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Science in the Media

Tweet about repelling mosquitosHow does the media distort scientific research?

There are several reasons why the stories you read might not be conclusive science:

  • Striking results get more press, encouraging scientists to tweak their methodology until they can produce an experiment with big findings. One example is p-hacking, in which scientists collect a bunch of variables to try to find something that's statistically significant, even if the correlation isn't very strong. Read more about p-hacking from
  • Replication studies are almost never done. Although replication studies are science's best way to verify findings, they are rarely funded and under appreciated. Read more about science's replication crisis on Wikipedia.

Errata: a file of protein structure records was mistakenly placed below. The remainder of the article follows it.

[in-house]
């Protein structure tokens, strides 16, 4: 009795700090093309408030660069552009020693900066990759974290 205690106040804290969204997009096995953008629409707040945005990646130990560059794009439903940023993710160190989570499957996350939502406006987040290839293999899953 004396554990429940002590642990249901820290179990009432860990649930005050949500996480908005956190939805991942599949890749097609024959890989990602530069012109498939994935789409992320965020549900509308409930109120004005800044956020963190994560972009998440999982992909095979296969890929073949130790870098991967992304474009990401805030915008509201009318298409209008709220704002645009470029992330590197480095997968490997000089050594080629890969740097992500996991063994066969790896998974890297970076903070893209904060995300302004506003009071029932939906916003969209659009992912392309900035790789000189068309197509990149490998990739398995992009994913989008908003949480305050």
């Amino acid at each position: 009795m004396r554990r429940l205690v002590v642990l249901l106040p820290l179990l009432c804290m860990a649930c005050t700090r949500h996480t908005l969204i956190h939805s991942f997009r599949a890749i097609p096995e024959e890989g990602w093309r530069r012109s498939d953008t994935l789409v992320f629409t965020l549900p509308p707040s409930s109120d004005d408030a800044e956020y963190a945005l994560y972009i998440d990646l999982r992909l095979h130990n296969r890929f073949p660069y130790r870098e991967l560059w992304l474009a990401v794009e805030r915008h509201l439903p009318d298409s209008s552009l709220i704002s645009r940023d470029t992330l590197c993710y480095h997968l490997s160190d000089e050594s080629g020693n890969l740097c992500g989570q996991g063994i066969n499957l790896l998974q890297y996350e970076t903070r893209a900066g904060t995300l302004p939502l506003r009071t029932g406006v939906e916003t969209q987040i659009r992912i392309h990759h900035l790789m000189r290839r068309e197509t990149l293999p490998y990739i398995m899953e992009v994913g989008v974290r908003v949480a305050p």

• Snazzy headlines get more reads. Press releases, even by prestigious schools, often exaggerate study results to make them sound more interesting. One example came in January when the University of Maryland greatly exaggerated findings in some chocolate milk research.
  • The media often blows findings out of proportion. Reporters very rarely go through a study's methodology or explain the caveats because the original study is hard understand or locked behind a paywall.

See the story the tweet is referencing on Bustle.

Watch John Oliver discuss how and why media outlets so often report untrue or incomplete information as science.